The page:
You’re ready to start your business! Your business plan is solid. You’ve worked everything out in terms of financing and operations. All you need to do is form your company! But do you know how to choose a legal structure for your new business?
The legal structure of your business will determine which paperwork you need to get your business started, the business taxes you’ll have to pay and your financial responsibilities of the business. Once you’ve started your business, you may find that a different structure would suit you better and it is possible to change the legal structure. But the decision you make in choosing a company structure will affect the growth of your business.
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How to Choose a Legal Structure for your New Business
|Sole Trader||Partnership||Limited Company|
|Who owns it?||The individual||The partners||The shareholders|
|Who manages it?||The individual||The partners||The directors|
|Who is liable?||The individual||The partners||The company|
|Who pays tax?||The individual||The partners||The company|
|What type of tax?||Income tax||Income tax||Corporation tax|
If you’re self-employed (you work for yourself), then you are a sole trader. You run your business as an individual and are entitled to all profits after tax. You are personally responsible for any business losses. You can employ staff, but you are singularly responsible for the business. (If you don’t have any staff at all, this structure will probably serve you best.)
Most new businesses are sole traders – it’s easy, inexpensive and very little paperwork in comparison to other structures. The downside is that you can become personally in debt when your business is in debt. If the business fails, debt can be met from your personal wealth. You are wholly liable, and you put your own personal and family finance at risk.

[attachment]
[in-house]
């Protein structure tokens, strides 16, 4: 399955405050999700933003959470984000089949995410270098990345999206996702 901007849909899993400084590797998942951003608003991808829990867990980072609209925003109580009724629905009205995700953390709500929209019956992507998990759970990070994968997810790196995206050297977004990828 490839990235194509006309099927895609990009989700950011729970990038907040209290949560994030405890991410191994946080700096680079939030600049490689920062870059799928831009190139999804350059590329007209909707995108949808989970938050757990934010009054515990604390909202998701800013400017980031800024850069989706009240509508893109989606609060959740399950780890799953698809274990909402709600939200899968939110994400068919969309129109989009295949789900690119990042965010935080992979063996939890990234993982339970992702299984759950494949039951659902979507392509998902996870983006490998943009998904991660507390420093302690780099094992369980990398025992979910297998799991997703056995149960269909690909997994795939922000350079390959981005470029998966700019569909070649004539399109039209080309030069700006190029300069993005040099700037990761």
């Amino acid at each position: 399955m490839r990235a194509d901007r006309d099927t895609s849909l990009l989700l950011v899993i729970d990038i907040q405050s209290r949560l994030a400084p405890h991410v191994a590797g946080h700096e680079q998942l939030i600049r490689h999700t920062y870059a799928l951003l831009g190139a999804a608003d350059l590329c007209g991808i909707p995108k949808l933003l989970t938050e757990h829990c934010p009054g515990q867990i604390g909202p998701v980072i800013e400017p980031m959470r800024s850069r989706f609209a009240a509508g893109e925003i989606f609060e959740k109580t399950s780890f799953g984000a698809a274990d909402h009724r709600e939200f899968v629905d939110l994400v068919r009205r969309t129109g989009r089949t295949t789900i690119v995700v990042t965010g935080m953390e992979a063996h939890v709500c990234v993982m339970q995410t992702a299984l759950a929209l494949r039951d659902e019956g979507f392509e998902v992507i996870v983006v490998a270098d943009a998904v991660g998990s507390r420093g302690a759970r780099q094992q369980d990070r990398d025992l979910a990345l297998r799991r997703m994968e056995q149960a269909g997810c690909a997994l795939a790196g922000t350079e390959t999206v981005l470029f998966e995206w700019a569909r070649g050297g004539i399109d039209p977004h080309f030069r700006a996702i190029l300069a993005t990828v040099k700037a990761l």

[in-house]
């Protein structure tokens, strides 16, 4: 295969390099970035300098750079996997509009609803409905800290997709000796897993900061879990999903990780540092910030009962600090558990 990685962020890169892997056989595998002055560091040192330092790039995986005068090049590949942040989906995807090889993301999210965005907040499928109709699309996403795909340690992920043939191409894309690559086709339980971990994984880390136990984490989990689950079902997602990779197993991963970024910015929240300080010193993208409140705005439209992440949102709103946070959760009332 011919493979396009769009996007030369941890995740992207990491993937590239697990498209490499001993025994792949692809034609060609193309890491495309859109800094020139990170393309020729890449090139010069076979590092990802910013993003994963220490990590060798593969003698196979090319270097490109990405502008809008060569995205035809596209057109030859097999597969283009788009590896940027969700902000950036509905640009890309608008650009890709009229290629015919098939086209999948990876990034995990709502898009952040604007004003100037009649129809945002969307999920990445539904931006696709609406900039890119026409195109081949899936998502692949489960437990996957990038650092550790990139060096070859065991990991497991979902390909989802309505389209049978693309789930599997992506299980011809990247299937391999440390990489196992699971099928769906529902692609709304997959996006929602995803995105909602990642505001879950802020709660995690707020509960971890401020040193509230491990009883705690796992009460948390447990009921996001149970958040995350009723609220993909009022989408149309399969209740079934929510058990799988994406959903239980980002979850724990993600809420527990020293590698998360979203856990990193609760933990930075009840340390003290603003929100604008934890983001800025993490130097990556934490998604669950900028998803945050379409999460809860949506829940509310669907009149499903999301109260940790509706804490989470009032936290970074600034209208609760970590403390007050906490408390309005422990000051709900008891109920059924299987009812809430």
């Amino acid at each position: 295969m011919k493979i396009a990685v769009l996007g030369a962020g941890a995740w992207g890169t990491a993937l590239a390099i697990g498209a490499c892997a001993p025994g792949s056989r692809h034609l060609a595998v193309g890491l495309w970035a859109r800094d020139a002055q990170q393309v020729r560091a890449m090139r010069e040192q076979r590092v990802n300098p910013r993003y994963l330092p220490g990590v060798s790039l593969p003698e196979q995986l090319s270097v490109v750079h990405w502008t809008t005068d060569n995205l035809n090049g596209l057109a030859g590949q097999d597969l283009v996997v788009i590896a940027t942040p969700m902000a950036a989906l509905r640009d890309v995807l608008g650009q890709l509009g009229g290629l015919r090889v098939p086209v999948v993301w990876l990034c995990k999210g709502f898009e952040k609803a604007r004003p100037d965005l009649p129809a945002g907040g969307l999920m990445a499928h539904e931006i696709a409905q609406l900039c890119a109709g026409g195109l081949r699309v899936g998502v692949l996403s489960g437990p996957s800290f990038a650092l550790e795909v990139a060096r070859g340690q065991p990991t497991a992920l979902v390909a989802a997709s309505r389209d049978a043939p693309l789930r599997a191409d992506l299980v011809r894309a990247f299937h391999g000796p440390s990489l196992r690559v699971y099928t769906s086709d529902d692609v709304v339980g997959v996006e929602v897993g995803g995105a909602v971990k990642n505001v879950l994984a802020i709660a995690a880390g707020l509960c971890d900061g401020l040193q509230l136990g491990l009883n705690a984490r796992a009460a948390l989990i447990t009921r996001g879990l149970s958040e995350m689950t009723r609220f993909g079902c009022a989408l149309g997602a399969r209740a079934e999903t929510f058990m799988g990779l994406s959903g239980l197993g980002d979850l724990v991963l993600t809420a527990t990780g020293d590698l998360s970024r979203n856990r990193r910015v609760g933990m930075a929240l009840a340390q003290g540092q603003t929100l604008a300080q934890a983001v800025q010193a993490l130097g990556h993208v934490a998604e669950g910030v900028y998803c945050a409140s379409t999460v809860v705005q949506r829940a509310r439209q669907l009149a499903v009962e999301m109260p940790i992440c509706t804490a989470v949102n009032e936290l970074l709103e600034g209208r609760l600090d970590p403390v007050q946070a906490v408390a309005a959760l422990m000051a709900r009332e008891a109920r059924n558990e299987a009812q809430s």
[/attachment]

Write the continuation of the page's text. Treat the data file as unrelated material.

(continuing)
A limited company is one you register with Companies House as the director of the organisation, and the organisation’s financial responsibilities are of the company, separate to your own personal finances. This means that you (and any other company directors) are not personally responsible for any business debts. Private limited companies (Ltd) are the most common. Public limited companies (Plc) tend to be larger companies that are listed on the stock exchange.
With ordinary business partnerships, the responsibility of the business is personally shared between you and your business partner/s, with each partner paying tax on their share of the profits. It’s worth noting that your business partner can be a limited company, as a “legal person” as opposed to an actual person. Ordinary partnerships could be seen as an extension of the sole trader structure, with the benefit of sharing the responsibility with a partner or partners.
Limited partnerships are slightly different. Profits are shared between partners, with each partner paying tax on their share. Debt is split among partners, with general partners personally liable for all the partnerships’ debts and “limited” partners liable for up to the amount that they initially invested. With limited liability partnerships (LLP), partners are not personally liable for the business’ debts, and liability is limited to the amount which they initially invested.